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'The Force' Wants to Challenge Your Opinions on Oakland's Police Accountability

Filmmaker Peter Nicks' new documentary just wants the truth.

by Sean Hutchinson
Dec 13 2017, 5:15pm

Image via Cinetic

There’s a major plot twist at about the halfway mark of filmmaker Peter Nicks’ film The Force that recontextualizes everything you’ve seen so far, and everything yet to come . But the shocking turn-around isn’t some Shyamalan-esque switcheroo in a big budget fictional thriller -- it’s real life.

The Force is the story of the inner workings of the embattled Oakland Police Department’s attempts to right itself ten years after a major civil rights lawsuit rocked the OPD and the local community. A decade of federal oversight later, and Nicks (whose first film, The Waiting Room, was set in Oakland's Highland Hospital) chronicles police chief Sean Whent’s efforts to break down what newly elected Oakland mayor Libby Schaaf called the department’s “toxic macho culture” into an era of community-backed police accountability.

By tracing the city’s troubled relationship between the police versus seemingly everyone else, starting with the rise of the Black Panthers on the city’s streets in the late ’60s to the rise of the Black Lives Matter movement in 2013, Nicks’ intimate portrait unfolds as a balanced exploration of the truth.

VICE Impact spoke to Nicks about the film -- which is now available on VOD -- getting to the truth, and what it means to be on both sides of such a fiery issue.

What made you decide to make The Force your next film?

I'm doing a trilogy looking at this one particular community and trying to tell its grand narrative, asking the question: What gives a community and individuals in that community agency?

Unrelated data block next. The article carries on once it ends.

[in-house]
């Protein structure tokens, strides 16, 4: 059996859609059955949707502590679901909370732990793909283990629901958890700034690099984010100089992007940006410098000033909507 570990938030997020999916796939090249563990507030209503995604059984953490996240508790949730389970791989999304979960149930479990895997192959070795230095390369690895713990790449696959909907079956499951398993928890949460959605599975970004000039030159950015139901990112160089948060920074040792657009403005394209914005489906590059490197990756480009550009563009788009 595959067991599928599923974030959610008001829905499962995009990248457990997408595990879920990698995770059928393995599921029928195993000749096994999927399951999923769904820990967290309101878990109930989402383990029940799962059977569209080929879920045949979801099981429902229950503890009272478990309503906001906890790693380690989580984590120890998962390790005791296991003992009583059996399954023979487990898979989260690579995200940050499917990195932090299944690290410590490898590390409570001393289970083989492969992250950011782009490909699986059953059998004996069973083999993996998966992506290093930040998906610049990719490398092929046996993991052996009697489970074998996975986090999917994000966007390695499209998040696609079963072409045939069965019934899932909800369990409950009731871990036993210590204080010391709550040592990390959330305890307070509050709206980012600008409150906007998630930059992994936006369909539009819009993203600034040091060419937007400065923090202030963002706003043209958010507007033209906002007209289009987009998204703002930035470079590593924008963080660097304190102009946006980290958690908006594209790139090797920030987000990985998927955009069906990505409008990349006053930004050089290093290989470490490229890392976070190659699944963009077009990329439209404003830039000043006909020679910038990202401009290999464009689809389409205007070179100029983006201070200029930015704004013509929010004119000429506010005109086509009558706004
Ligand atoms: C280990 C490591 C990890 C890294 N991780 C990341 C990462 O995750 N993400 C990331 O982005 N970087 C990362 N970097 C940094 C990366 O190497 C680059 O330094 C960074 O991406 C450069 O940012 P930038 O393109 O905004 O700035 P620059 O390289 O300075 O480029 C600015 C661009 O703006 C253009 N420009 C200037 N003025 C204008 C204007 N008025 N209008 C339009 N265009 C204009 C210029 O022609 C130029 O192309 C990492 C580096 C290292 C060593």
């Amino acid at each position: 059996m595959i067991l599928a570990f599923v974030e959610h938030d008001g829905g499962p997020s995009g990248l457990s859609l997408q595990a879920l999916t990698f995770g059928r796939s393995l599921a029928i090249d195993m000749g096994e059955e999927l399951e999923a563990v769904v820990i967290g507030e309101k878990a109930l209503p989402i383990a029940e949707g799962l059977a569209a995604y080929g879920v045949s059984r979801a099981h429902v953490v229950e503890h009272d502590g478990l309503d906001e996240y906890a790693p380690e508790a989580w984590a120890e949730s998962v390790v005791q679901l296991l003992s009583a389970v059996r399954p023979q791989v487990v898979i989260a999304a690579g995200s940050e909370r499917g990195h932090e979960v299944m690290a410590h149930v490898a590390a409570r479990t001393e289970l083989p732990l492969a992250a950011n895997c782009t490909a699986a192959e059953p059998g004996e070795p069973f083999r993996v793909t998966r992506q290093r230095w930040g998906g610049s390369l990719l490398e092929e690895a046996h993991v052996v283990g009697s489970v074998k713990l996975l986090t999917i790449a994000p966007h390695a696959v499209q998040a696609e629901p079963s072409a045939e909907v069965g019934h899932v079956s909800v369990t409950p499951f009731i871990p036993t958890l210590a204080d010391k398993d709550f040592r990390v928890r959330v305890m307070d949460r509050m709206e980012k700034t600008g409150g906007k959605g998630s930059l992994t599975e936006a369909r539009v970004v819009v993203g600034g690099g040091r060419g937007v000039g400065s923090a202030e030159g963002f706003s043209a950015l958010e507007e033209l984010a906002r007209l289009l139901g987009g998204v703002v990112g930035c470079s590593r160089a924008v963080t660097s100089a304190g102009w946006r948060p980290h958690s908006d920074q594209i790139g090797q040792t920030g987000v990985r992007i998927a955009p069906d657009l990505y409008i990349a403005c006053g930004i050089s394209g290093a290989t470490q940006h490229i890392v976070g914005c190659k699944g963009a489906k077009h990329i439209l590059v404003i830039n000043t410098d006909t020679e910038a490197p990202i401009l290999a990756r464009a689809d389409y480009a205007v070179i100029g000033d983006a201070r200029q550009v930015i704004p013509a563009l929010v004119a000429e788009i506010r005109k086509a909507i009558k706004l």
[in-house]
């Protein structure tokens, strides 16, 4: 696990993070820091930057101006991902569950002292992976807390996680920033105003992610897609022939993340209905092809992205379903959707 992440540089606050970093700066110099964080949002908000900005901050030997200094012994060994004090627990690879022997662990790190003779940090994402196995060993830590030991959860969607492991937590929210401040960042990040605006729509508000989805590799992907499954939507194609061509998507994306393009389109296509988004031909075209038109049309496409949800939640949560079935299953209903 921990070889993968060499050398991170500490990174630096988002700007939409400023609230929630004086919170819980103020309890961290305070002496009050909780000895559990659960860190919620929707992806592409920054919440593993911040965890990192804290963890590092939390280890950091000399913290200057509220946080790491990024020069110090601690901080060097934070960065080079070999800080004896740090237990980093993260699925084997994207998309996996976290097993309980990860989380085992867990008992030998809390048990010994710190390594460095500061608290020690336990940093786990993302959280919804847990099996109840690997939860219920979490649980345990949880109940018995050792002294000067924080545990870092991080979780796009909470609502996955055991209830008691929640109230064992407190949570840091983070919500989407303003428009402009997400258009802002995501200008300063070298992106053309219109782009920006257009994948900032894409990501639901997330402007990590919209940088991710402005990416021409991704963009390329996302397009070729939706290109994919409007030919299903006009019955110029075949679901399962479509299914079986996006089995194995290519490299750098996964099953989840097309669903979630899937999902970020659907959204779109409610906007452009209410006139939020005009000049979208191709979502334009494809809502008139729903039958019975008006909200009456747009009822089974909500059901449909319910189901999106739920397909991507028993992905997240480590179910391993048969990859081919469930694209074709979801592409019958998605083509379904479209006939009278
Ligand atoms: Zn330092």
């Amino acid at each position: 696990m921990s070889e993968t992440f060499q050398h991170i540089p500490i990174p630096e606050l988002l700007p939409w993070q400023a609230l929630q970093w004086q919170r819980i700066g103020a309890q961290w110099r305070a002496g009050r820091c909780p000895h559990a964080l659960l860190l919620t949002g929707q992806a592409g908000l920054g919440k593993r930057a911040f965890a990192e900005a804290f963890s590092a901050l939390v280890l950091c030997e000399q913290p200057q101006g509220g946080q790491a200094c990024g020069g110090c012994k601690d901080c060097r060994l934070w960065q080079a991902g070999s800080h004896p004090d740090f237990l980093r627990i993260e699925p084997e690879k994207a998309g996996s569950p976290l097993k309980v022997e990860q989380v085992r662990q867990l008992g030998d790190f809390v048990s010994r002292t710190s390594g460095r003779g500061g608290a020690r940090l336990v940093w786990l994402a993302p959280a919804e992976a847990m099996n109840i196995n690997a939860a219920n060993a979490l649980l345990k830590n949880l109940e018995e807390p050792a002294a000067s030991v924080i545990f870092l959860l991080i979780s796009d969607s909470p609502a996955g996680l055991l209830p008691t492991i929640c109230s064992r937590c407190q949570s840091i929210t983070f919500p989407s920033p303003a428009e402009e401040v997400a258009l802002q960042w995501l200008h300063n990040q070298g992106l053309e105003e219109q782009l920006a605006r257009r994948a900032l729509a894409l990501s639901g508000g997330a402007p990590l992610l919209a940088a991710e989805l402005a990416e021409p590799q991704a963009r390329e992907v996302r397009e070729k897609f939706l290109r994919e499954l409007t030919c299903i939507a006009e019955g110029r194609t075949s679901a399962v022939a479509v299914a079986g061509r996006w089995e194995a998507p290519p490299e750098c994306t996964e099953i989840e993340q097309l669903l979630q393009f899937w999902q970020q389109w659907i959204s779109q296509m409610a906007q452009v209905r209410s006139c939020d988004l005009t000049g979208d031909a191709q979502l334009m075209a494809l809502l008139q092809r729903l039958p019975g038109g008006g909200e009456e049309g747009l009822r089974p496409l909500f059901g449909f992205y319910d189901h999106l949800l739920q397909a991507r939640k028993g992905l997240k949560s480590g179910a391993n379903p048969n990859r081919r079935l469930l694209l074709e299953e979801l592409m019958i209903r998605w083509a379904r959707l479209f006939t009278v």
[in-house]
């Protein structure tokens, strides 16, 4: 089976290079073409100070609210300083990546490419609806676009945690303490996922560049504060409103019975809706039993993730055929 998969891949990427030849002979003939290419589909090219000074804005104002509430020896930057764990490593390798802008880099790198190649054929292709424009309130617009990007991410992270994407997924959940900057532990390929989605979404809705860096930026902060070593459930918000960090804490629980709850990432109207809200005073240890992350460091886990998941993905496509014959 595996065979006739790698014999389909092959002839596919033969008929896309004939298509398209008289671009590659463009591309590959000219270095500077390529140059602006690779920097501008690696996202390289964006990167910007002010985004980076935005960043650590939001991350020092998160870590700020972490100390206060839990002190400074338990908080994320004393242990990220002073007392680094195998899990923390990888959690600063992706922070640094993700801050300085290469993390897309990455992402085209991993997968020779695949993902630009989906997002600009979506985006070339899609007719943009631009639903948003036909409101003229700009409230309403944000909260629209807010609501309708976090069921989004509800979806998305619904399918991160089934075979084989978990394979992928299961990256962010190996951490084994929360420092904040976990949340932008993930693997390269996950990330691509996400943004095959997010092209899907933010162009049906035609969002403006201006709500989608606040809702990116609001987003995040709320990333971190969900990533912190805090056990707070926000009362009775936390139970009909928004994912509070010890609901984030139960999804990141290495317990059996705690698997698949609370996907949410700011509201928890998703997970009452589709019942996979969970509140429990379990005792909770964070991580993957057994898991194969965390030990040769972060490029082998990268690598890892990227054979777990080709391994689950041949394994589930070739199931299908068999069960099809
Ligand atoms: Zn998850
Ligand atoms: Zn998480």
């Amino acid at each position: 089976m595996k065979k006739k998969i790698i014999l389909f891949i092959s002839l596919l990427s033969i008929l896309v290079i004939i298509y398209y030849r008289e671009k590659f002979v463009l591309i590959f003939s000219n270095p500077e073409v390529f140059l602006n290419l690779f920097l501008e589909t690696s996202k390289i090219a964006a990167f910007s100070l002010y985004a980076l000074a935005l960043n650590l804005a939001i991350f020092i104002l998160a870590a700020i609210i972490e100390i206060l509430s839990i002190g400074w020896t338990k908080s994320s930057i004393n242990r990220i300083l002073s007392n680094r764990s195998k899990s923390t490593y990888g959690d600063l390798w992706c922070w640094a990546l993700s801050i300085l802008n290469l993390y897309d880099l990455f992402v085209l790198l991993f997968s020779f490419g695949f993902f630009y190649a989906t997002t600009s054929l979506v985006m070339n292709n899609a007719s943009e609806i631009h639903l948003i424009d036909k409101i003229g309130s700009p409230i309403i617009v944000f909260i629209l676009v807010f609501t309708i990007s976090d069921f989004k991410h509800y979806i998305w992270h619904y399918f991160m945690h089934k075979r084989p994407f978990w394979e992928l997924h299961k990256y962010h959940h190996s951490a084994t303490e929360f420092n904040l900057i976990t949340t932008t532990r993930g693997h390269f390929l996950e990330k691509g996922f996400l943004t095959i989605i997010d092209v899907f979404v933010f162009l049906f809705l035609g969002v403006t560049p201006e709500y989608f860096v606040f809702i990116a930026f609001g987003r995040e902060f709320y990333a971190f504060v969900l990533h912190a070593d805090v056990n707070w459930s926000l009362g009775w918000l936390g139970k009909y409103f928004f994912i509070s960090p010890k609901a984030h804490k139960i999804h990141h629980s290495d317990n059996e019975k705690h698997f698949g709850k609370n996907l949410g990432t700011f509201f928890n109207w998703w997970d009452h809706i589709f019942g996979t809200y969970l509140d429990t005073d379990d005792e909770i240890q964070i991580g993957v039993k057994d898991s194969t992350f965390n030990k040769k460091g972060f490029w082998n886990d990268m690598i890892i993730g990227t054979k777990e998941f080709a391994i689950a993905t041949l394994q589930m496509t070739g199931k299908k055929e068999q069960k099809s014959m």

I knew the three pillars would be health care, criminal justice, and education. What order they came in I had no idea.

What was the planning process like gaining access to the Oakland Police Department considering it had been under federal oversight for a decade before you made the film?

It was both them wanting to tell their story -- they were moving through a process of reform that was yielding some results -- and also transparency in progressive departments had become de rigueur. My first film was sort of well respected, and I became a known artist in the community, and that helped.

Was there any pushback on what you could and could not show from police department officials internally?

The ride-alongs were probably the easiest, the Academy was difficult. They did not want us in the Academy because recruits are learning, they're making mistakes, they're new. But we got in.

Just in general, shooting the upper command stuff, they interact with a lot of people and you can't just kind of run into a room to shoot things. It was an hour-by-hour process, and we got quite a bit of what we asked for.

Filmmaker Peter Nicks. (Photo via CAA)

How do you as a filmmaker plan the narrative of a documentary like this?

You don't! We had thematic questions in mind, and areas we wanted to explore. It's things that are going to be important to how people engage with the movie. Police accountability in particular is a subject people have either very strong opinions about or personal experiences with -- race, power, use of force, gender, those are all things that we went in wanting to explore.

You just have to allow the process to lead you and be open to shifting gears if necessary. It's going to be much different than what you set out to do.

Decisions are made all along the process in terms of where you choose to go, where you position the camera, how you shoot it, and all into the edit. We have a very close-knit team the whole way through, and we're constantly asking ourselves 'Where is this going? What does it mean? Does it fit into our preconceptions?' It gets scary when you're trying to reconcile the truth as you see it versus your perception of how the audience can hold the film.